Saturday, February 21, ART•SPIN Afternoon featuring music and performances along with hands-on activities for all ages. Check our website for a complete schedule in the coming weeks. Mead Witter Lobby
Thursday, February 26, Starting at 1 p.m.: “Visualizing and Translating Scriptures: Reflections on The Saint John’s Bible” A symposium presented by the Lubar Institute for the Study of the Abrahamic Religions. For complete information and to register for public sessions visit the Lubar Institute site here.
Thursday, February 26, 7:30 p.m.: “The Saint John’s Bible and Making Bibles in the Middle Ages,”symposium plenary lecture by Dr. Christopher de Hamel, Donnelly Fellow Librarian of Corpus Christi College (Parker Library), Cambridge University. For more information and sponsors visit the Lubar Institute site here. No registration is necessary for this lecture. Room L160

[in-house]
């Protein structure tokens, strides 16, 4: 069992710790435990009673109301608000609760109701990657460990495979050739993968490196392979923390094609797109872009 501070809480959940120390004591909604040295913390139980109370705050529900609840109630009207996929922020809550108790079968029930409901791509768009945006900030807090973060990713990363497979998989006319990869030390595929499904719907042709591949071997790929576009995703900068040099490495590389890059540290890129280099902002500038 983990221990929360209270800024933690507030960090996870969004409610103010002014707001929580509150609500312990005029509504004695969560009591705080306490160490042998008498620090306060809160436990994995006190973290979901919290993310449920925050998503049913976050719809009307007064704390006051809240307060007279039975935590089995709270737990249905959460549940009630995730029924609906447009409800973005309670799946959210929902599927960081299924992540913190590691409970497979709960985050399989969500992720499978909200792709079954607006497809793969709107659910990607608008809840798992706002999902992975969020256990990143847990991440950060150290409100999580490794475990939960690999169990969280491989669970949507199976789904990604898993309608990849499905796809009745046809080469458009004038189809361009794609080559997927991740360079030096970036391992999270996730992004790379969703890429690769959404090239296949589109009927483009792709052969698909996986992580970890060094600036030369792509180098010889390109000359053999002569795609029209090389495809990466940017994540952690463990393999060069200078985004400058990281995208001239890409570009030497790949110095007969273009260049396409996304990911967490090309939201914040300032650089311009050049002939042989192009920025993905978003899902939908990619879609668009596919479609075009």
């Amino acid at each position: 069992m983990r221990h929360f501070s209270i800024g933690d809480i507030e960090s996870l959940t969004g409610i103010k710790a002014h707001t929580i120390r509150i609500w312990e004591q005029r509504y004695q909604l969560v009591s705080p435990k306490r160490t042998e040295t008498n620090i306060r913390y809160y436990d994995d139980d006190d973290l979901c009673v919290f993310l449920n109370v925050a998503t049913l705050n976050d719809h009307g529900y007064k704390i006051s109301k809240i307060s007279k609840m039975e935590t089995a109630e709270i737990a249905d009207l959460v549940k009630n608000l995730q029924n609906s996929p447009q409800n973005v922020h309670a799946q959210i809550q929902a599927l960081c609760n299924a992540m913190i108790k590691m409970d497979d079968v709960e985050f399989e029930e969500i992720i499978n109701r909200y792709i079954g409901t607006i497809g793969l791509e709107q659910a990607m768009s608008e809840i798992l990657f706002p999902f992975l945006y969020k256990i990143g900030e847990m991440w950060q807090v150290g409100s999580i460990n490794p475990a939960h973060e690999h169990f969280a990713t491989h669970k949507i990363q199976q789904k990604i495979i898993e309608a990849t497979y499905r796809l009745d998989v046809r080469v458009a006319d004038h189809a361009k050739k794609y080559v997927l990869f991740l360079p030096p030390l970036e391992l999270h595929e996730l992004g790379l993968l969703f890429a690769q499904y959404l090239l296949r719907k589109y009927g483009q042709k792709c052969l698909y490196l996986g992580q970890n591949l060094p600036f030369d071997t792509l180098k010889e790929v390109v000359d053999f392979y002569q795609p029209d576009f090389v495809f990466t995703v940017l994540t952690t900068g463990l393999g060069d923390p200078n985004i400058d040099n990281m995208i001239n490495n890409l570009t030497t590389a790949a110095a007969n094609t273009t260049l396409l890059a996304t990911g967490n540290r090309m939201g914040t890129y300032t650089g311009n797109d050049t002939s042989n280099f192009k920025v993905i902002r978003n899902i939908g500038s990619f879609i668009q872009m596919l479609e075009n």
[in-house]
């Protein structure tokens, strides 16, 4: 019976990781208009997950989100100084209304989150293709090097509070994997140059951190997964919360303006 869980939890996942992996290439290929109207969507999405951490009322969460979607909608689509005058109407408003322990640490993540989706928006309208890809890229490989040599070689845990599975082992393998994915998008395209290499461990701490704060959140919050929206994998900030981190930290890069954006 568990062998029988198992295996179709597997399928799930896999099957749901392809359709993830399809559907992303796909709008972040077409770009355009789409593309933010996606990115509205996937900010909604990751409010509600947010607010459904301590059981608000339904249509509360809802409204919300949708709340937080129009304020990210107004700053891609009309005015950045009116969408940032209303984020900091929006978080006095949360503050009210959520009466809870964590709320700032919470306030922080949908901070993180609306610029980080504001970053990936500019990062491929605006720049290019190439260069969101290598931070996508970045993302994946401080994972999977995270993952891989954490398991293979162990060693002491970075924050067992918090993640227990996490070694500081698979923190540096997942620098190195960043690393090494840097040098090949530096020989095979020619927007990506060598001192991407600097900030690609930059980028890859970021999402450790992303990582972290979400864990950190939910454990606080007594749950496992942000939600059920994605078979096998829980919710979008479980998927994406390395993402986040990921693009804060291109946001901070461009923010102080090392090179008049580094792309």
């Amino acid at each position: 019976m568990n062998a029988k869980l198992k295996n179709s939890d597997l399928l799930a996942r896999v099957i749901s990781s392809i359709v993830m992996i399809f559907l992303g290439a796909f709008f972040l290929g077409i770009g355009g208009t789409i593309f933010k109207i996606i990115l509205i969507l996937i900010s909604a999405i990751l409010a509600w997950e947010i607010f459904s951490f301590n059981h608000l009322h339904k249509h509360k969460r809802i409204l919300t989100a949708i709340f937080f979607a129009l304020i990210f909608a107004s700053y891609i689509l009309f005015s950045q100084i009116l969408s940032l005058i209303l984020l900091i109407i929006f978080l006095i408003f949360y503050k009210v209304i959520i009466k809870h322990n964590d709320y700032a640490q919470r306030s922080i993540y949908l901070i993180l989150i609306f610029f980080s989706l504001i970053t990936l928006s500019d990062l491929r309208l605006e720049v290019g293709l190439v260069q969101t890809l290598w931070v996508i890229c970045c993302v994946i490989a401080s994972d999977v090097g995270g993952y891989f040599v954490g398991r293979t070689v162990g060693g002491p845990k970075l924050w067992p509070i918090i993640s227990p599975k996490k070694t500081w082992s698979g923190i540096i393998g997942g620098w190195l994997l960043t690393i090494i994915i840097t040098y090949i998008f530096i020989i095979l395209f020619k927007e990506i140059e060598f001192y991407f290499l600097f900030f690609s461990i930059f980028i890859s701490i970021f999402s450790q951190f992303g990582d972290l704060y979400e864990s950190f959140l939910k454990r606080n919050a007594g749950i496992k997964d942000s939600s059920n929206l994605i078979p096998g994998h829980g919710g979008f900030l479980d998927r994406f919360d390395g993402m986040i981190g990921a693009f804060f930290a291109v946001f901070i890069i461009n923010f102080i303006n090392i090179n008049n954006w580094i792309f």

Calligraphy Demonstrations in March: The Saint John’s Bible celebrates the traditions, methods, and materials of handwritten sacred texts. Calligraphers of Arabic, English, and Hebrew will demonstrate and discuss their work at selected times (see below) in the Mead Witter lobby.
Saturday, March 7 and Sunday, March 8, 12–3 p.m.: Linda P. Hancock, a calligrapher and designer highly respected in the lettering world, from Madison, Wisconsin, will demonstrate and discuss her work.
Wednesday, March 11, 9:30 a.m.–12:30 p.m. and 1:30–4:30 p.m.: Rabbi Kevin Hale, a Torah scribe from Northampton, Massachusetts, will demonstrate and discuss Hebrew calligraphy as sacred text.
Thursday, March 12, 1–5 p.m.: Mohamed Zakariya, a master of the classical Arabic scripts, from Washington, D.C., and Rabbi Kevin Hale, a Torah scribe from Northampton, Massachusetts, will demonstrate their work.
Thursday, March 12, 6–8 p.m.: Linda P. Hancock, calligrapher in English and designer from Madison, Wisconsin, will join Mohamed Zakariya and Rabbi Kevin Hale in a calligraphy demonstration.